At 10, he took half of a processed chicken in my parents’ fridge and put that into the toilet.

At 13, he took VND4 million ($170) my sister left in a bag she put on a hanger to trade for a half-finished bag of snacks.

At 15, he dumped my new dress into the waste pipe of the apartment building, only because he did not want me to wear it, and threw away a whole pot of fish I just cooked because he did not like the taste.

Just last year, when everybody in the family was gathering for Tet, or Lunar New Year, and giving each other good wishes, my son looked me straight in the eyes and said: "Mom, don’t die. Do you understand human’s language?"

Let’s just assume that was an acting out of his love for me.

Many people have asked me: "How he is with autism? Does he go to school?" and I would answer, for the thousandth time: "He has problems with his behavior, his way of thinking is quite different, and he’s still in school."

Some of them come close, eyes wide open with excitement.  They ask: "Then he might have some special talents, right? Is he good at music? People with autism are normally geniuses."

And I would quietly blame some journalists. I would wonder what kind of stories they had written so that people assume that autistic people in general are geniuses when just one percent of people with autism fit that description.

It is also so hard for me to explain that while it is tough to raise an autistic kid, it does not necessarily mean unhappiness.

After 16 years with a special kid, I feel grateful for all the difficulties we have been through, as they have made me realize the beauty in the soul that has stayed forever young and pure in my son, and easily gets close to those with "abnormal" appearances and characteristics.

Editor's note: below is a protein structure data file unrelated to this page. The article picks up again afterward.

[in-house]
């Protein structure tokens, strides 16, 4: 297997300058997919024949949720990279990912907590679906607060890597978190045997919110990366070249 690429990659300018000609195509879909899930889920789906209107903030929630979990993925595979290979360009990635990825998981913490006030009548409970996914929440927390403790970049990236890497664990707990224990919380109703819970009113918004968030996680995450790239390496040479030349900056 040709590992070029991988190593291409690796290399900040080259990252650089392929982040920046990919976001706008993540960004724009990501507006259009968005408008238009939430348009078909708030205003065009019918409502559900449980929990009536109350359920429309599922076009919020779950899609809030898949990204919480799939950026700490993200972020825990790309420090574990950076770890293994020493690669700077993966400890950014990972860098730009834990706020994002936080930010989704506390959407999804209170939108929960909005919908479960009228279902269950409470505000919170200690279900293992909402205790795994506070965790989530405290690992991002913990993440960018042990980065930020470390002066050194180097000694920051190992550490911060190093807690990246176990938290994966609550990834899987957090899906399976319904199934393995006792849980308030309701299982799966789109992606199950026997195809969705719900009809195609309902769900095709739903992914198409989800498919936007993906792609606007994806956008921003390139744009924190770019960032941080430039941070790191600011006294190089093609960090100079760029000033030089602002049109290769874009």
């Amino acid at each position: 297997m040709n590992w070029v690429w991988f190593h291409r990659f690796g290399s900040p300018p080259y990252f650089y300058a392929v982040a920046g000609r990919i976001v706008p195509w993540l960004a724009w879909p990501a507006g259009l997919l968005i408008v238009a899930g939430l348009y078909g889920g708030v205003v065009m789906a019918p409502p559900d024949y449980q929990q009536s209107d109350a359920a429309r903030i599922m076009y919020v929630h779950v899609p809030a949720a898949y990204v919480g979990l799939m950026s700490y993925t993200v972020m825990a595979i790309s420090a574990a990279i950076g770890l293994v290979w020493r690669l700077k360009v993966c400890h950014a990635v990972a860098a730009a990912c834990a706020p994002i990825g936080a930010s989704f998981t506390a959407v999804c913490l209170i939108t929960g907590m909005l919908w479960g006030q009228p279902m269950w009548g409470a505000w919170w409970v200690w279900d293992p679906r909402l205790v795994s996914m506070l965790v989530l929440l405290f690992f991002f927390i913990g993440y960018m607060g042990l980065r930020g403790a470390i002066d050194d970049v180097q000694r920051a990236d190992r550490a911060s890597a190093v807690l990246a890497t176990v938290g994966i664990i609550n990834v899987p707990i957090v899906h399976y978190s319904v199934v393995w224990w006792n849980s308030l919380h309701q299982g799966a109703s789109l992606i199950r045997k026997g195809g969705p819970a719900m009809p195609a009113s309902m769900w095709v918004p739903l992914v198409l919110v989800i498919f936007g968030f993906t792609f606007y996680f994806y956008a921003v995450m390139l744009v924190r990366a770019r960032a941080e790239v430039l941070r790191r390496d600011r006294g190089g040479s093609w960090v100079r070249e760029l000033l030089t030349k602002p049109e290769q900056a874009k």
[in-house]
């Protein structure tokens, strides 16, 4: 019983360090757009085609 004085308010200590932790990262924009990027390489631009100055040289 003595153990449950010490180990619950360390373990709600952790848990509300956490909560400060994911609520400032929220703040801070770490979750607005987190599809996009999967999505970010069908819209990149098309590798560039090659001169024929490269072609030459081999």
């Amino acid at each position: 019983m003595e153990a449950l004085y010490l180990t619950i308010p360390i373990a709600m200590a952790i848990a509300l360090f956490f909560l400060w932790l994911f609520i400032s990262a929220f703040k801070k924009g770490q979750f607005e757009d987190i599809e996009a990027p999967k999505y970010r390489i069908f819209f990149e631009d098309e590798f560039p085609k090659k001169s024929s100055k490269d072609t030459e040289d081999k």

I have learned that there are things that will never be the same, and if there are no challenges to face, we might easily get lost in this life. I have also got used to asking people to stop talking about themselves and their feelings in their social media posts with references to "autism."

For example, when they feel somewhat lonely and sad on a rainy day, they would post: "Feeling autistic with this rain. Anyone care for a drink?"

Autism is a defect that cannot be seen. It is difficult for people with autism to go to school, be on their own, communicate, and stay focused. They have bizarre behaviors, they get angry easily, they only have certain foods, they put their belongings at certain places and have a fixed formula for their daily activities.

The number of people with autism around the world has doubled in the past decade. In the U.S., one in every 68 children is born with it.

Vietnam is estimated to have 500,000 people with autism, which means millions of their relatives are struggling to deal with the syndrome, but "autism" is not defined and included in the Law on Persons with Disabilities, and there are no statistics announced by the Ministry of Health on autistic people or their current situations. That is the reason why so many schools refuse autistic kids and there is zero support in terms of policies, health insurance, subsidies, or vocational training for this needy community.

April 2 has been chosen by the United Nations as World Autism Awareness Day to raise awareness about people with Autism Spectrum Disorder. On this day, buildings around the world are illuminated in blue in support of those who live with autism, and the campaigned has been named "'Light It Up Blue."

So if you see that blue light somewhere on that day, please keep in mind that millions of people in Vietnam need you to understand and respect them.

Who knows, thanks to your sympathy and understanding, an autistic person might get a chance to thrive.

*Hong Phuc is a mother and journalist living in HCMC. The opinions expressed are her own.